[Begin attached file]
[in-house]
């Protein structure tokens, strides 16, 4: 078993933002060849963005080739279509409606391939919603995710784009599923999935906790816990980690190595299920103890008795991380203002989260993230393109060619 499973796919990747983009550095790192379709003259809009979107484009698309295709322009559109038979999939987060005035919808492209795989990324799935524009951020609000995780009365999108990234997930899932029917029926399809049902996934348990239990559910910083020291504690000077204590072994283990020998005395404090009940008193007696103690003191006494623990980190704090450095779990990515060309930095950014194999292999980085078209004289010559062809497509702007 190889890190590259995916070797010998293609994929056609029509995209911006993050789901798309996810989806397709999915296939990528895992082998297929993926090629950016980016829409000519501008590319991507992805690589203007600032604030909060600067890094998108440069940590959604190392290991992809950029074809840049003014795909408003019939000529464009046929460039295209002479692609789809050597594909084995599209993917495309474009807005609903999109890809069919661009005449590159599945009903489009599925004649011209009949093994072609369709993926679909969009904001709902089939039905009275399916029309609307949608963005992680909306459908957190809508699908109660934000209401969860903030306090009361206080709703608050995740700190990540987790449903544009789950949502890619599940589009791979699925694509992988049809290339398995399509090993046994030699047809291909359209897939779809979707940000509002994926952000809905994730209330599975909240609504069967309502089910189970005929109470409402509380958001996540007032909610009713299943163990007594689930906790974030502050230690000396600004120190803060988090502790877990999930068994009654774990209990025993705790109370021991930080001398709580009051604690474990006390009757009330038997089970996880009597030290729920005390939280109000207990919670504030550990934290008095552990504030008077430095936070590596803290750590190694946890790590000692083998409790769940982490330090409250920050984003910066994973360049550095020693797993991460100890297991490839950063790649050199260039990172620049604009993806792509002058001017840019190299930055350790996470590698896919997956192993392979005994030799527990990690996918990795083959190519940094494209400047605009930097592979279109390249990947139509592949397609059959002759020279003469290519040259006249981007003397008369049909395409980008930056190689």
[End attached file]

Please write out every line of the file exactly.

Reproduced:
[in-house]
């Protein structure tokens, strides 16, 4: 078993933002060849963005080739279509409606391939919603995710784009599923999935906790816990980690190595299920103890008795991380203002989260993230393109060619 499973796919990747983009550095790192379709003259809009979107484009698309295709322009559109038979999939987060005035919808492209795989990324799935524009951020609000995780009365999108990234997930899932029917029926399809049902996934348990239990559910910083020291504690000077204590072994283990020998005395404090009940008193007696103690003191006494623990980190704090450095779990990515060309930095950014194999292999980085078209004289010559062809497509702007 190889890190590259995916070797010998293609994929056609029509995209911006993050789901798309996810989806397709999915296939990528895992082998297929993926090629950016980016829409000519501008590319991507992805690589203007600032604030909060600067890094998108440069940590959604190392290991992809950029074809840049003014795909408003019939000529464009046929460039295209002479692609789809050597594909084995599209993917495309474009807005609903999109890809069919661009005449590159599945009903489009599925004649011209009949093994072609369709993926679909969009904001709902089939039905009275399916029309609307949608963005992680909306459908957190809508699908109660934000209401969860903030306090009361206080709703608050995740700190990540987790449903544009789950949502890619599940589009791979699925694509992988049809290339398995399509090993046994030699047809291909359209897939779809979707940000509002994926952000809905994730209330599975909240609504069967309502089910189970005929109470409402509380958001996540007032909610009713299943163990007594689930906790974030502050230690000396600004120190803060988090502790877990999930068994009654774990209990025993705790109370021991930080001398709580009051604690474990006390009757009330038997089970996880009597030290729920005390939280109000207990919670504030550990934290008095552990504030008077430095936070590596803290750590190694946890790590000692083998409790769940982490330090409250920050984003910066994973360049550095020693797993991460100890297991490839950063790649050199260039990172620049604009993806792509002058001017840019190299930055350790996470590698896919997956192993392979005994030799527990990690996918990795083959190519940094494209400047605009930097592979279109390249990947139509592949397609059959002759020279003469290519040259006249981007003397008369049909395409980008930056190689």